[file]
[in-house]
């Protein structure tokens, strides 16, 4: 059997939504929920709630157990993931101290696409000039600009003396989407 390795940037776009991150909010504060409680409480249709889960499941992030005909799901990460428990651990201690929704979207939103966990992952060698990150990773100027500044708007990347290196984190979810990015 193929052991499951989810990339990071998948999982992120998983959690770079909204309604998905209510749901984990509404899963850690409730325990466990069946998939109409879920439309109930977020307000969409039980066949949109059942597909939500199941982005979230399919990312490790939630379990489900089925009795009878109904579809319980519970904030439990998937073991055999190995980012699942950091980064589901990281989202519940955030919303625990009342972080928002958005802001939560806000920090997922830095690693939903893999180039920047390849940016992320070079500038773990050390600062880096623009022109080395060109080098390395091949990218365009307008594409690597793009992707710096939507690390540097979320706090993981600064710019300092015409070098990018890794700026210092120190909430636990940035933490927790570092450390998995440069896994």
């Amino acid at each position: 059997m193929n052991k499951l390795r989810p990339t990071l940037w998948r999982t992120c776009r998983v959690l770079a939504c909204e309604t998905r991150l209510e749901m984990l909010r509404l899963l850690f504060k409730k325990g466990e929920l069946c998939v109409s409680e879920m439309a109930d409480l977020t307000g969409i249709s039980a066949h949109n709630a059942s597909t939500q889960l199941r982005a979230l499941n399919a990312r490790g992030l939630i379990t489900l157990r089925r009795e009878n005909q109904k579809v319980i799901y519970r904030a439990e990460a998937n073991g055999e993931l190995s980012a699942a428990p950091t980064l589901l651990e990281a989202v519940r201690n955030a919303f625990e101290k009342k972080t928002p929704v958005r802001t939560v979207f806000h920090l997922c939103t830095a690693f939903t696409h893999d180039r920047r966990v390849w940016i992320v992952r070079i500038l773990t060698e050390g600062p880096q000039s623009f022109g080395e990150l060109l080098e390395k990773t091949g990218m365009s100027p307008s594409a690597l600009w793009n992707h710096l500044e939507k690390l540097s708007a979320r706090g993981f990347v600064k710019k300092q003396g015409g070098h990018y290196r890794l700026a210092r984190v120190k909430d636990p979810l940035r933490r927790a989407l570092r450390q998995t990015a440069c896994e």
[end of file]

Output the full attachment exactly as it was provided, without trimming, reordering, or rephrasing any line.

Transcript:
[in-house]
């Protein structure tokens, strides 16, 4: 059997939504929920709630157990993931101290696409000039600009003396989407 390795940037776009991150909010504060409680409480249709889960499941992030005909799901990460428990651990201690929704979207939103966990992952060698990150990773100027500044708007990347290196984190979810990015 193929052991499951989810990339990071998948999982992120998983959690770079909204309604998905209510749901984990509404899963850690409730325990466990069946998939109409879920439309109930977020307000969409039980066949949109059942597909939500199941982005979230399919990312490790939630379990489900089925009795009878109904579809319980519970904030439990998937073991055999190995980012699942950091980064589901990281989202519940955030919303625990009342972080928002958005802001939560806000920090997922830095690693939903893999180039920047390849940016992320070079500038773990050390600062880096623009022109080395060109080098390395091949990218365009307008594409690597793009992707710096939507690390540097979320706090993981600064710019300092015409070098990018890794700026210092120190909430636990940035933490927790570092450390998995440069896994």
């Amino acid at each position: 059997m193929n052991k499951l390795r989810p990339t990071l940037w998948r999982t992120c776009r998983v959690l770079a939504c909204e309604t998905r991150l209510e749901m984990l909010r509404l899963l850690f504060k409730k325990g466990e929920l069946c998939v109409s409680e879920m439309a109930d409480l977020t307000g969409i249709s039980a066949h949109n709630a059942s597909t939500q889960l199941r982005a979230l499941n399919a990312r490790g992030l939630i379990t489900l157990r089925r009795e009878n005909q109904k579809v319980i799901y519970r904030a439990e990460a998937n073991g055999e993931l190995s980012a699942a428990p950091t980064l589901l651990e990281a989202v519940r201690n955030a919303f625990e101290k009342k972080t928002p929704v958005r802001t939560v979207f806000h920090l997922c939103t830095a690693f939903t696409h893999d180039r920047r966990v390849w940016i992320v992952r070079i500038l773990t060698e050390g600062p880096q000039s623009f022109g080395e990150l060109l080098e390395k990773t091949g990218m365009s100027p307008s594409a690597l600009w793009n992707h710096l500044e939507k690390l540097s708007a979320r706090g993981f990347v600064k710019k300092q003396g015409g070098h990018y290196r890794l700026a210092r984190v120190k909430d636990p979810l940035r933490r927790a989407l570092r450390q998995t990015a440069c896994e």